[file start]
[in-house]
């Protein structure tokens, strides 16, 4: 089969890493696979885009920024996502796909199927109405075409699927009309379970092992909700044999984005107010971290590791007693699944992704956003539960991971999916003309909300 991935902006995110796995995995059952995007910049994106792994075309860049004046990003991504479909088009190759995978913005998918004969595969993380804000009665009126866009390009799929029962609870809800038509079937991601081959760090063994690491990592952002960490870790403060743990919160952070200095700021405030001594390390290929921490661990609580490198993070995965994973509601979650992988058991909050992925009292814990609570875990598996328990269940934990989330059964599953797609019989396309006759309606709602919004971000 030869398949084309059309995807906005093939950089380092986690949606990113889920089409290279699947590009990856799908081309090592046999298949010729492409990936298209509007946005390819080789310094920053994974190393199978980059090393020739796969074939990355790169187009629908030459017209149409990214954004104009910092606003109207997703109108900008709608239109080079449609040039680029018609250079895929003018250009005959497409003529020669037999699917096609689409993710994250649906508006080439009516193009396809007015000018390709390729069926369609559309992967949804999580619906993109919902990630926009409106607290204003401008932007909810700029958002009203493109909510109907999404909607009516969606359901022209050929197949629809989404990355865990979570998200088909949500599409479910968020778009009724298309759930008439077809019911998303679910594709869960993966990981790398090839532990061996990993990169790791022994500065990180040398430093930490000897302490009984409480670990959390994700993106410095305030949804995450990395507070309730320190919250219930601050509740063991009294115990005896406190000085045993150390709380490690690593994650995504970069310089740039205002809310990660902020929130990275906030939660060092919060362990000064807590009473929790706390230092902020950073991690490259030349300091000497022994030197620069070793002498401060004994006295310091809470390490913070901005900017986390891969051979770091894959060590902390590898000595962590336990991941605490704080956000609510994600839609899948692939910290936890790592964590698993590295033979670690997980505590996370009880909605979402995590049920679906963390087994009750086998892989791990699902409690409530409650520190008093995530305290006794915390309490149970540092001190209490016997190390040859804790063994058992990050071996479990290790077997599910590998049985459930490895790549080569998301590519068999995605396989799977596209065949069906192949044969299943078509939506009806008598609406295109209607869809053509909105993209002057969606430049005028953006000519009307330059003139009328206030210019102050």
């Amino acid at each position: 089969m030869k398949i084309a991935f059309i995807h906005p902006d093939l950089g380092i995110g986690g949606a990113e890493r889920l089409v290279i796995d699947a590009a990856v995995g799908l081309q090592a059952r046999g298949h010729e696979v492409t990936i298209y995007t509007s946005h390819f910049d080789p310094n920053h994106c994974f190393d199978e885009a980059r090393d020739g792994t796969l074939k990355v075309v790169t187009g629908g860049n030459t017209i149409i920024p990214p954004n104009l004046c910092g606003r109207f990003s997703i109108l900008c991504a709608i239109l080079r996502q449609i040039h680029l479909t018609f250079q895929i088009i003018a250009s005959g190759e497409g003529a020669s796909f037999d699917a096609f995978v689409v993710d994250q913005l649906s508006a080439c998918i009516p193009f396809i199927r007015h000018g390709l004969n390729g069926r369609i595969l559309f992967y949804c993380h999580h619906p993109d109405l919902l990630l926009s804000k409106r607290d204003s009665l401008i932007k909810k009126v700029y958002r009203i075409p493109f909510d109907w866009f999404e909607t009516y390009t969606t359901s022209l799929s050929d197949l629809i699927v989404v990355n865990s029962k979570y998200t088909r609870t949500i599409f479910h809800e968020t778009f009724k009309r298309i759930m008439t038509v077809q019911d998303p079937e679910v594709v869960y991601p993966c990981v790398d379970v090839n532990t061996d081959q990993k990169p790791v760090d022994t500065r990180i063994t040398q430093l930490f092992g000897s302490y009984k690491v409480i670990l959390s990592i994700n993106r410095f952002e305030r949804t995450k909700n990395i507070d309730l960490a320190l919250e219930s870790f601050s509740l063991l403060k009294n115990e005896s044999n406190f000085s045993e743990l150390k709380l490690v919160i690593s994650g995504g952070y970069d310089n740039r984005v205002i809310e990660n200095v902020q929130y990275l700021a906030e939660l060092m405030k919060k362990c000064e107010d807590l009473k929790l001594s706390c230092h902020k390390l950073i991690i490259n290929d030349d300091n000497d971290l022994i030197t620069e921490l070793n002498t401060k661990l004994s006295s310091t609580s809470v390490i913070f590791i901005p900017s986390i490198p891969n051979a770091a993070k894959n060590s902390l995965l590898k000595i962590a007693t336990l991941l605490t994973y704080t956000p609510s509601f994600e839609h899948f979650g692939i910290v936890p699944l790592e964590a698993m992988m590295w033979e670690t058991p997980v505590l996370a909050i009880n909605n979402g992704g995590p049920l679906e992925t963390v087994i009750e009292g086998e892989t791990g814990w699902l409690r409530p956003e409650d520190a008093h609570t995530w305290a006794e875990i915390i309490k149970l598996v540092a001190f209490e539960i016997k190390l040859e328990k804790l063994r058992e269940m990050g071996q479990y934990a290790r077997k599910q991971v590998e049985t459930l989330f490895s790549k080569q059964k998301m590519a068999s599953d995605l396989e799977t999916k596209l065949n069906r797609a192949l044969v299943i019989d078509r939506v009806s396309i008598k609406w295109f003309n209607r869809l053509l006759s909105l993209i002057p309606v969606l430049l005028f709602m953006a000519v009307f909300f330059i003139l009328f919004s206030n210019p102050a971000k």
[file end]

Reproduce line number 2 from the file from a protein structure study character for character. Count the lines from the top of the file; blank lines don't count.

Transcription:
């Protein structure tokens, strides 16, 4: 089969890493696979885009920024996502796909199927109405075409699927009309379970092992909700044999984005107010971290590791007693699944992704956003539960991971999916003309909300 991935902006995110796995995995059952995007910049994106792994075309860049004046990003991504479909088009190759995978913005998918004969595969993380804000009665009126866009390009799929029962609870809800038509079937991601081959760090063994690491990592952002960490870790403060743990919160952070200095700021405030001594390390290929921490661990609580490198993070995965994973509601979650992988058991909050992925009292814990609570875990598996328990269940934990989330059964599953797609019989396309006759309606709602919004971000 030869398949084309059309995807906005093939950089380092986690949606990113889920089409290279699947590009990856799908081309090592046999298949010729492409990936298209509007946005390819080789310094920053994974190393199978980059090393020739796969074939990355790169187009629908030459017209149409990214954004104009910092606003109207997703109108900008709608239109080079449609040039680029018609250079895929003018250009005959497409003529020669037999699917096609689409993710994250649906508006080439009516193009396809007015000018390709390729069926369609559309992967949804999580619906993109919902990630926009409106607290204003401008932007909810700029958002009203493109909510109907999404909607009516969606359901022209050929197949629809989404990355865990979570998200088909949500599409479910968020778009009724298309759930008439077809019911998303679910594709869960993966990981790398090839532990061996990993990169790791022994500065990180040398430093930490000897302490009984409480670990959390994700993106410095305030949804995450990395507070309730320190919250219930601050509740063991009294115990005896406190000085045993150390709380490690690593994650995504970069310089740039205002809310990660902020929130990275906030939660060092919060362990000064807590009473929790706390230092902020950073991690490259030349300091000497022994030197620069070793002498401060004994006295310091809470390490913070901005900017986390891969051979770091894959060590902390590898000595962590336990991941605490704080956000609510994600839609899948692939910290936890790592964590698993590295033979670690997980505590996370009880909605979402995590049920679906963390087994009750086998892989791990699902409690409530409650520190008093995530305290006794915390309490149970540092001190209490016997190390040859804790063994058992990050071996479990290790077997599910590998049985459930490895790549080569998301590519068999995605396989799977596209065949069906192949044969299943078509939506009806008598609406295109209607869809053509909105993209002057969606430049005028953006000519009307330059003139009328206030210019102050």